Niqash: What about the development of the province’s infrastructure badly damaged by al-Qaeda attacks and government military operations?
Al-Fahadawi: There are many projects that we want to implement and many services that will soon be provided and we will soon announce these projects. We are still at the beginning of a long road and we are trying to solve the problem of the accumulated debts and other financial related difficulties.
Niqash: What are the major service-related challenges?
Al-Fahadawi: The challenge ahead of us is to improve the supply of electricity with the assistance of the ministers of electricity and industry. There are now many efforts to create an electricity plant in Haditha, which is supposed to cover half of the electricity needs of the province. This plant was supposed to start producing energy two years ago or even one year ago, but this has not yet happened. We planned a timetable of 26 months but we will put effort into completing the project in four months time. We also plan to establish two plants in Ramadi and in Fallujah.
Niqash: What about investments projects and investors?
Al-Fahadawi: We have signed preliminary contracts with a number of Korean companies such as Joe Bank Total Energy to build a residential complex on the banks of al-Habaniya lake. The project includes the construction of 16,000 residential units, government buildings, electricity plants, hospitals, a sports city and other services needed by the province. The contract has been submitted to the central government in order to obtain a guarantee from the Central Bank. The payment method is timely payment in return for a bank guarantee issued by the Central Bank. This project is part of crucial investment projects which will make Ramadi a modern city.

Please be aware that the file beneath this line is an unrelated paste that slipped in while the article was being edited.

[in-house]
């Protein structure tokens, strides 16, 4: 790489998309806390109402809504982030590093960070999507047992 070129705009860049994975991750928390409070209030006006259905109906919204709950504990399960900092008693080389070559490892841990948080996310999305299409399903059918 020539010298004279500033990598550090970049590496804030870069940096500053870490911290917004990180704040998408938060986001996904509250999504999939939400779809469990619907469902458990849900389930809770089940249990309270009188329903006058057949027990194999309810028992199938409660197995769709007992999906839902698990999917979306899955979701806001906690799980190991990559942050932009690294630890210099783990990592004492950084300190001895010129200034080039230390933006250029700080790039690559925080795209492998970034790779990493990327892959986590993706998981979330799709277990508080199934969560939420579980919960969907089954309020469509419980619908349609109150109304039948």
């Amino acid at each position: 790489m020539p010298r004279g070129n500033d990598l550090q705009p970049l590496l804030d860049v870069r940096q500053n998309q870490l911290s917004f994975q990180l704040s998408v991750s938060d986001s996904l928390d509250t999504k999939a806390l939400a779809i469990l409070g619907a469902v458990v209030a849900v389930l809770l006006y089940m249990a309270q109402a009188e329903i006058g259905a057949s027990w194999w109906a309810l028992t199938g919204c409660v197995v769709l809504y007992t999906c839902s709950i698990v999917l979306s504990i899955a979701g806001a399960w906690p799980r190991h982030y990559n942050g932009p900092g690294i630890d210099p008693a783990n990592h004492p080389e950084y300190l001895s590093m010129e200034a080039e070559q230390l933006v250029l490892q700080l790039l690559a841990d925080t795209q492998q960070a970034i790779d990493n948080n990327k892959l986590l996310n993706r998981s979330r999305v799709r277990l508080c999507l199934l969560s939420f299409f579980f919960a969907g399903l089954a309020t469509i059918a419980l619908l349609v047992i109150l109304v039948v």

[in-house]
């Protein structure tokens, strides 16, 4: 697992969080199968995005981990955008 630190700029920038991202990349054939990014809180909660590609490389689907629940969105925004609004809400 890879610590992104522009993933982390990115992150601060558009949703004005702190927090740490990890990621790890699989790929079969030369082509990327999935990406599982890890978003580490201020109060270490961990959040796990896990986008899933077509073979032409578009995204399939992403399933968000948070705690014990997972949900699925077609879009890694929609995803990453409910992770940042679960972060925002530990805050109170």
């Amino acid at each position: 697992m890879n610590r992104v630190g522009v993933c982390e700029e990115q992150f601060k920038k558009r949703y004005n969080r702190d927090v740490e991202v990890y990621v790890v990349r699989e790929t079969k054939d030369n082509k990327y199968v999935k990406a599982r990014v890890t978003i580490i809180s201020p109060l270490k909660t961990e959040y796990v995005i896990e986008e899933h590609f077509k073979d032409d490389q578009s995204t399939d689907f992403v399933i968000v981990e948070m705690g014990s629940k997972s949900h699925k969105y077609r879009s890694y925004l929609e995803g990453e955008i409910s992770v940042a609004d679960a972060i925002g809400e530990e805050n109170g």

Niqash: What about the fears of Iraqi businesses of Arab and foreign investors?
Al-Fahadawi: Up until now I have not found any contractor who is delivering a good job. There is no reason for fear. There are plenty of opportunities for everyone. Arab and foreign investors provide Iraqis with an opportunity to benefit from advanced experiences and modern technologies existing elsewhere.